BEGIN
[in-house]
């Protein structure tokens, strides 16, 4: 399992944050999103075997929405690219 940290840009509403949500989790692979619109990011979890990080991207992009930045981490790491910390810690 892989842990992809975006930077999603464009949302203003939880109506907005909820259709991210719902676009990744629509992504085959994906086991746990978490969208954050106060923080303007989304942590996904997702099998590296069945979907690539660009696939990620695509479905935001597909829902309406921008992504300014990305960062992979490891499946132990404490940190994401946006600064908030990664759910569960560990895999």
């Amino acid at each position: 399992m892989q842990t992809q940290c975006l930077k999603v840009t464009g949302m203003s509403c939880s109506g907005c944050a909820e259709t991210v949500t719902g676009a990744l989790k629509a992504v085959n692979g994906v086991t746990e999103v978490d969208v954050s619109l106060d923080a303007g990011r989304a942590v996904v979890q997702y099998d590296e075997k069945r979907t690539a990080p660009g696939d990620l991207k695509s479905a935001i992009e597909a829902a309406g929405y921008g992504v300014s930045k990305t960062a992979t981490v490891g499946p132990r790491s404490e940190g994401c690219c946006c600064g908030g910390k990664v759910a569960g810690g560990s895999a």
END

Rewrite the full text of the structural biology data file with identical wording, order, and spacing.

[in-house]
């Protein structure tokens, strides 16, 4: 399992944050999103075997929405690219 940290840009509403949500989790692979619109990011979890990080991207992009930045981490790491910390810690 892989842990992809975006930077999603464009949302203003939880109506907005909820259709991210719902676009990744629509992504085959994906086991746990978490969208954050106060923080303007989304942590996904997702099998590296069945979907690539660009696939990620695509479905935001597909829902309406921008992504300014990305960062992979490891499946132990404490940190994401946006600064908030990664759910569960560990895999």
């Amino acid at each position: 399992m892989q842990t992809q940290c975006l930077k999603v840009t464009g949302m203003s509403c939880s109506g907005c944050a909820e259709t991210v949500t719902g676009a990744l989790k629509a992504v085959n692979g994906v086991t746990e999103v978490d969208v954050s619109l106060d923080a303007g990011r989304a942590v996904v979890q997702y099998d590296e075997k069945r979907t690539a990080p660009g696939d990620l991207k695509s479905a935001i992009e597909a829902a309406g929405y921008g992504v300014s930045k990305t960062a992979t981490v490891g499946p132990r790491s404490e940190g994401c690219c946006c600064g908030g910390k990664v759910a569960g810690g560990s895999a």